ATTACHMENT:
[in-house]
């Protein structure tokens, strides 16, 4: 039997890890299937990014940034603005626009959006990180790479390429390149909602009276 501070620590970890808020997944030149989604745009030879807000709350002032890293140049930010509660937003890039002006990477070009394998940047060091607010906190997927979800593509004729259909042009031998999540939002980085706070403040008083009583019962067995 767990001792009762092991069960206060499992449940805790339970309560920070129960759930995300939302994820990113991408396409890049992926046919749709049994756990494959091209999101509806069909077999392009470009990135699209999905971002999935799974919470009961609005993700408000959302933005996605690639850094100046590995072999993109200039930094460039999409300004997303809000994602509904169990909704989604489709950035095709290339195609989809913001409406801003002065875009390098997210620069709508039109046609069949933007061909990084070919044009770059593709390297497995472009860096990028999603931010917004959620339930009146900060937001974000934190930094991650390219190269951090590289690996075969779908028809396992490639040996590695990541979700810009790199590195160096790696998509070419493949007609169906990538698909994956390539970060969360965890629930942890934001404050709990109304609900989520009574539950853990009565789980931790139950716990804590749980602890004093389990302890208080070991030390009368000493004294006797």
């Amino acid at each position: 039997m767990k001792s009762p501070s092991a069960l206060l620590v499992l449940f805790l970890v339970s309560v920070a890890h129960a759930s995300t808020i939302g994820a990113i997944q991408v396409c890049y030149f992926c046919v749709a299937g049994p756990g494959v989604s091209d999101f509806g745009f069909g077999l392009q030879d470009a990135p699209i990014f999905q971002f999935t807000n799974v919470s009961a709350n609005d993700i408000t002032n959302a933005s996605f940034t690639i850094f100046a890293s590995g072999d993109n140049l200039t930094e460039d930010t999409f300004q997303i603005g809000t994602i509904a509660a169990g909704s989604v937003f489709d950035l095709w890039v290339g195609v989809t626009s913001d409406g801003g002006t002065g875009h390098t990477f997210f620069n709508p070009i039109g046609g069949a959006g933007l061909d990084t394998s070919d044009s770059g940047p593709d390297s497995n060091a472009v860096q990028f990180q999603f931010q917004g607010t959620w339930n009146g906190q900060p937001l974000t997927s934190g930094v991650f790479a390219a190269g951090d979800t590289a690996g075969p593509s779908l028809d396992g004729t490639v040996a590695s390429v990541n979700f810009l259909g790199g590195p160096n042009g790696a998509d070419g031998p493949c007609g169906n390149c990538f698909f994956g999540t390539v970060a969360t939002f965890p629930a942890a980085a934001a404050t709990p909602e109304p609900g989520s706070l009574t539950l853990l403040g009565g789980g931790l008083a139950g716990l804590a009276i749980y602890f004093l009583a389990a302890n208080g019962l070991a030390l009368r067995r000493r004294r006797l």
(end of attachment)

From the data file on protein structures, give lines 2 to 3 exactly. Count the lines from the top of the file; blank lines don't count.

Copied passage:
């Protein structure tokens, strides 16, 4: 039997890890299937990014940034603005626009959006990180790479390429390149909602009276 501070620590970890808020997944030149989604745009030879807000709350002032890293140049930010509660937003890039002006990477070009394998940047060091607010906190997927979800593509004729259909042009031998999540939002980085706070403040008083009583019962067995 767990001792009762092991069960206060499992449940805790339970309560920070129960759930995300939302994820990113991408396409890049992926046919749709049994756990494959091209999101509806069909077999392009470009990135699209999905971002999935799974919470009961609005993700408000959302933005996605690639850094100046590995072999993109200039930094460039999409300004997303809000994602509904169990909704989604489709950035095709290339195609989809913001409406801003002065875009390098997210620069709508039109046609069949933007061909990084070919044009770059593709390297497995472009860096990028999603931010917004959620339930009146900060937001974000934190930094991650390219190269951090590289690996075969779908028809396992490639040996590695990541979700810009790199590195160096790696998509070419493949007609169906990538698909994956390539970060969360965890629930942890934001404050709990109304609900989520009574539950853990009565789980931790139950716990804590749980602890004093389990302890208080070991030390009368000493004294006797």
């Amino acid at each position: 039997m767990k001792s009762p501070s092991a069960l206060l620590v499992l449940f805790l970890v339970s309560v920070a890890h129960a759930s995300t808020i939302g994820a990113i997944q991408v396409c890049y030149f992926c046919v749709a299937g049994p756990g494959v989604s091209d999101f509806g745009f069909g077999l392009q030879d470009a990135p699209i990014f999905q971002f999935t807000n799974v919470s009961a709350n609005d993700i408000t002032n959302a933005s996605f940034t690639i850094f100046a890293s590995g072999d993109n140049l200039t930094e460039d930010t999409f300004q997303i603005g809000t994602i509904a509660a169990g909704s989604v937003f489709d950035l095709w890039v290339g195609v989809t626009s913001d409406g801003g002006t002065g875009h390098t990477f997210f620069n709508p070009i039109g046609g069949a959006g933007l061909d990084t394998s070919d044009s770059g940047p593709d390297s497995n060091a472009v860096q990028f990180q999603f931010q917004g607010t959620w339930n009146g906190q900060p937001l974000t997927s934190g930094v991650f790479a390219a190269g951090d979800t590289a690996g075969p593509s779908l028809d396992g004729t490639v040996a590695s390429v990541n979700f810009l259909g790199g590195p160096n042009g790696a998509d070419g031998p493949c007609g169906n390149c990538f698909f994956g999540t390539v970060a969360t939002f965890p629930a942890a980085a934001a404050t709990p909602e109304p609900g989520s706070l009574t539950l853990l403040g009565g789980g931790l008083a139950g716990l804590a009276i749980y602890f004093l009583a389990a302890n208080g019962l070991a030390l009368r067995r000493r004294r006797l």